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The Poems and Songs of Robert Burns with a Life of the Author
Containing a Variety of Particulars, drawn from sources inaccessible by former Biographers to which is subjoined an Appendix of a Panegyrical Ode, and a demonstration of Burns' Superiority to every other poet as a writer of Songs, by Rev. Hamilton Paul, Minister of Broughton, Glenholm & Kilbuch (1819)


The Rev. Paul is know to have started the tradition of the Burns Supper.

INTRODUCTORY ODE
BY THE REV. H. PAUL, 1819.

Not with more joy the cottage fair,
Whose bosom love refines,
The flow’ry garland for her hair
With rosy finger twines,
Than I, this hawthorn shade beneath,
Whose blossoms bend the bough,
While fragrant zephyrs round me breathe,
Inweave the panegyric wreath
To deck the Poet’s brow.

Not with more joy the faithful youth
Folds in his bridal arms
The fair, who, to his plighted truth,
Resigns her blooming charms,
Than I, at rise or fall of day,
Clasp to my breast, by turns,
The volumes, which embrace the lay
Of lorn love, or effusion gay,
Breath’d from the soul of Burns.

Then come, ye lovely virgin throng,
That grace the banks of Ayr,
Or roam Doon’s bonnie braes among,
While Nature’s face is fair;
Come, and Pll lead you to the vale,
Where flowers perennial spring,
And perfumes sweeter far exhale,
Than those which the Sabean gale,
Bears on his balmy wing—

Nor you, with many a furrow’d line,
Whose cheeks are wrinkled o’er,
Forget how once at beauty’s shrine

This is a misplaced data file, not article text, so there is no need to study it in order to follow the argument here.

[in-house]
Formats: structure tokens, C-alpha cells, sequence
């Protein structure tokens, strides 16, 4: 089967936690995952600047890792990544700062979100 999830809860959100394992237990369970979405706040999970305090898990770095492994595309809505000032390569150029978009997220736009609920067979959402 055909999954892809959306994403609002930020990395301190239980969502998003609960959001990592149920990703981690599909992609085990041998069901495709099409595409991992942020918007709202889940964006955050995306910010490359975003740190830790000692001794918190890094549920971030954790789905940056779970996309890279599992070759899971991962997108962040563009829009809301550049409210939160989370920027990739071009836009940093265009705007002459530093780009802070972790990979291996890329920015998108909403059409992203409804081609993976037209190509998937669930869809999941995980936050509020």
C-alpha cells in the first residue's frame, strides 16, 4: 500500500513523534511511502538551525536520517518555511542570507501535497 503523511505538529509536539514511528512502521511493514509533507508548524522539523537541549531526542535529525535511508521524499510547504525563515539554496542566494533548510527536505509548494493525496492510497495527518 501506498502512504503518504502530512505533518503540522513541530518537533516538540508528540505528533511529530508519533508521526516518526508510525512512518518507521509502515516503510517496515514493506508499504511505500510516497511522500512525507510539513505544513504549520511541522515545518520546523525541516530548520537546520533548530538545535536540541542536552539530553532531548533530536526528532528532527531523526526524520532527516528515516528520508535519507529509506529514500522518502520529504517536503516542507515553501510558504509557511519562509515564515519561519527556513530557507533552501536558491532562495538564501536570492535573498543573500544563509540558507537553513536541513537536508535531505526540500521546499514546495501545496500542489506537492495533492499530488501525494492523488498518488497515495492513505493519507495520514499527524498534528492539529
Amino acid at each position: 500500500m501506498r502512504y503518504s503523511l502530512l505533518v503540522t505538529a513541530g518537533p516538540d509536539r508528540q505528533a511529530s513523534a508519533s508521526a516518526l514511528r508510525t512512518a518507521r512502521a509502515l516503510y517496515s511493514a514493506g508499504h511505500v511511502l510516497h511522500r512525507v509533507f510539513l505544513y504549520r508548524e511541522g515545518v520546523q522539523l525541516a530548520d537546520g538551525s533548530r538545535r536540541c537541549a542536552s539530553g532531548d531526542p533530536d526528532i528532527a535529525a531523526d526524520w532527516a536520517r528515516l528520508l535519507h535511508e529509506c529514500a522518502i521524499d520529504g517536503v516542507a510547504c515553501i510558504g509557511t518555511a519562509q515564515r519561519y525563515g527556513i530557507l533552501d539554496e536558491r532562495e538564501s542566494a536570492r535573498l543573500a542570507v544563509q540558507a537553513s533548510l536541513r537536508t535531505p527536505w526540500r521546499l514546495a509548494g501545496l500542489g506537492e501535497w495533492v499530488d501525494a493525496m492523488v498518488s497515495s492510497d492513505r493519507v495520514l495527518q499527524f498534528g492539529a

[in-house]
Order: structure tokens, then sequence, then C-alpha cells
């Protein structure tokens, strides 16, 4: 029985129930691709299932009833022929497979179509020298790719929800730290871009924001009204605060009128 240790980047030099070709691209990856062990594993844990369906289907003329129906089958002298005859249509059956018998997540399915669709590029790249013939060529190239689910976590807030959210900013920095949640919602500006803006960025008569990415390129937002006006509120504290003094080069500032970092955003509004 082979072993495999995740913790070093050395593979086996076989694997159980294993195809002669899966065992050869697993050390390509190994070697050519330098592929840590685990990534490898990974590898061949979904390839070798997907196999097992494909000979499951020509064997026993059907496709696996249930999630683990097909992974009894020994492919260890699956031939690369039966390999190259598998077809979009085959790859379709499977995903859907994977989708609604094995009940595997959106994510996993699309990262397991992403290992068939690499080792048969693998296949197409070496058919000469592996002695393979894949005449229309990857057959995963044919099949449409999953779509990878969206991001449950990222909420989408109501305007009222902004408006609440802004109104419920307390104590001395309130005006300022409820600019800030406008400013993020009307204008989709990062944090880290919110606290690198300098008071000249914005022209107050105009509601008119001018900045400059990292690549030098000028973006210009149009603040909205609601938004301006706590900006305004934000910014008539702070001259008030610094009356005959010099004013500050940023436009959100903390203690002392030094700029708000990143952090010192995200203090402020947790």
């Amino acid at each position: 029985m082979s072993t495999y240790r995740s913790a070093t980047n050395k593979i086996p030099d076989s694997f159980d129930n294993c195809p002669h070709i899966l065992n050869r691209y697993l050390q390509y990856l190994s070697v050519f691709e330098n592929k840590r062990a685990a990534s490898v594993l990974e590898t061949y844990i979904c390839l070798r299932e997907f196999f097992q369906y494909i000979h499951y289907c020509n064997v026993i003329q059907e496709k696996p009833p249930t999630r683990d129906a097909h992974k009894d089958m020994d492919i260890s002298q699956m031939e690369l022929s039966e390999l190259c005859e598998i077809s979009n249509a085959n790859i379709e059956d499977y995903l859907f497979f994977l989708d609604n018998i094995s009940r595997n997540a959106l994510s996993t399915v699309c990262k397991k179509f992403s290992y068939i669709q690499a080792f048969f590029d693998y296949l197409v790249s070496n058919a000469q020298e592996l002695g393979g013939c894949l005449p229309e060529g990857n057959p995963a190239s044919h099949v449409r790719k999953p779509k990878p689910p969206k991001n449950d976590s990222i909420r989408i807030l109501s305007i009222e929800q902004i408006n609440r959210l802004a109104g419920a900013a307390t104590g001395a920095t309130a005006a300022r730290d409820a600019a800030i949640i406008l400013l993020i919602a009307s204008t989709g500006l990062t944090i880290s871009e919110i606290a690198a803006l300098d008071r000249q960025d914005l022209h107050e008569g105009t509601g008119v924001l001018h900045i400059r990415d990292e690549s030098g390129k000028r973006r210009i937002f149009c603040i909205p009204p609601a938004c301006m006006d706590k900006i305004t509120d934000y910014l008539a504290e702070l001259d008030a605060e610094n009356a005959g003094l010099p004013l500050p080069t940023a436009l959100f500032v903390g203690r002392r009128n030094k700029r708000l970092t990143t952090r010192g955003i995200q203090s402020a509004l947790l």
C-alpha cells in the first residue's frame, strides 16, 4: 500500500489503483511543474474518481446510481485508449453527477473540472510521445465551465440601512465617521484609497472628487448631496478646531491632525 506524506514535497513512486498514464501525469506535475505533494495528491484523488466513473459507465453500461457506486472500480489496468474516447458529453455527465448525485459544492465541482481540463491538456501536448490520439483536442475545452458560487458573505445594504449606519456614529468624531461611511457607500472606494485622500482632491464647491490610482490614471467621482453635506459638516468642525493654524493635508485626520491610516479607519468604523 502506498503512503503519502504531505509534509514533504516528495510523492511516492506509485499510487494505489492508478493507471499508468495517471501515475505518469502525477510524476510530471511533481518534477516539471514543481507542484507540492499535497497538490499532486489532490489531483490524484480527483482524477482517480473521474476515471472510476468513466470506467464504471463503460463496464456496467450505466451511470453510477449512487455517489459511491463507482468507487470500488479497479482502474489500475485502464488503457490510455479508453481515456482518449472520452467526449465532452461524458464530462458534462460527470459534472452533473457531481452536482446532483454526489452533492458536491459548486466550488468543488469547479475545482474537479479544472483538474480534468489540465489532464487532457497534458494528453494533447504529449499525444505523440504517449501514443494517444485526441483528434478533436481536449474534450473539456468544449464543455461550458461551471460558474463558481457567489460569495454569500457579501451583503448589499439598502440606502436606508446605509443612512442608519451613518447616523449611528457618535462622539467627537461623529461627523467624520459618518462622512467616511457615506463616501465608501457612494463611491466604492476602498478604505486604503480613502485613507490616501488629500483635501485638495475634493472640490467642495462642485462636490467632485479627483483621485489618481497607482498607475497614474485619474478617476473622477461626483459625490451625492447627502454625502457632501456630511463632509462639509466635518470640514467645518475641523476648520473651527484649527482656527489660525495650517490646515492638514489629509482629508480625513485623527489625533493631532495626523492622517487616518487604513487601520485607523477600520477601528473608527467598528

Ye gloried to adore;
But oft revolve the moral page,
Which eild and poortith mourns;
Or listen to the counsels sage,
Or tales to soothe the woes of age,
Penn’d by the hand of Burns.

Your sense and lair I envy not,
Whose upcast jaundic’d eye
Perceives an universal blot
In our poetic sky;
Your blood is cold, your pulse is still,
Your stream of life scarce flows,
But stagnates like a frozen rill,
Of Love the pure, the tender thrill,
Your bosom never knows.

You seem to think, a lengthen’d face,
Whence every smile is driven,
Will rank you on the lists of Grace,
As Denizens of Heaven;
Can peace within his bosom dwell
Who taste and feeling spurns?
No—’tis the residence of Hell,
Whose gloom defies th’ united spell
Of Music, Song, and Burns.

Illustrious Shades, if from the skies
You still can bend an ear,
Your friends’ regrets, their tears and sighs,
You will delighted hear;
Oft! when you linger’d here below,
We spent the social hour,
And while we felt the genial glow,
Bade for his fate our sorrows flow,
Within his native Bower:

And you, who in the vale of years
Are to our wishes left,
Of you—say our foreboding fears,
We soon will be bereft;
I’ve pour’d the melancholy strain
O’er many timeless urns,
But oh ! comparisons are vain,
For all the pleasure and the pain
Are swallow’d up in Burns.

Download the book "The Poems and Songs of Robert Burns" here


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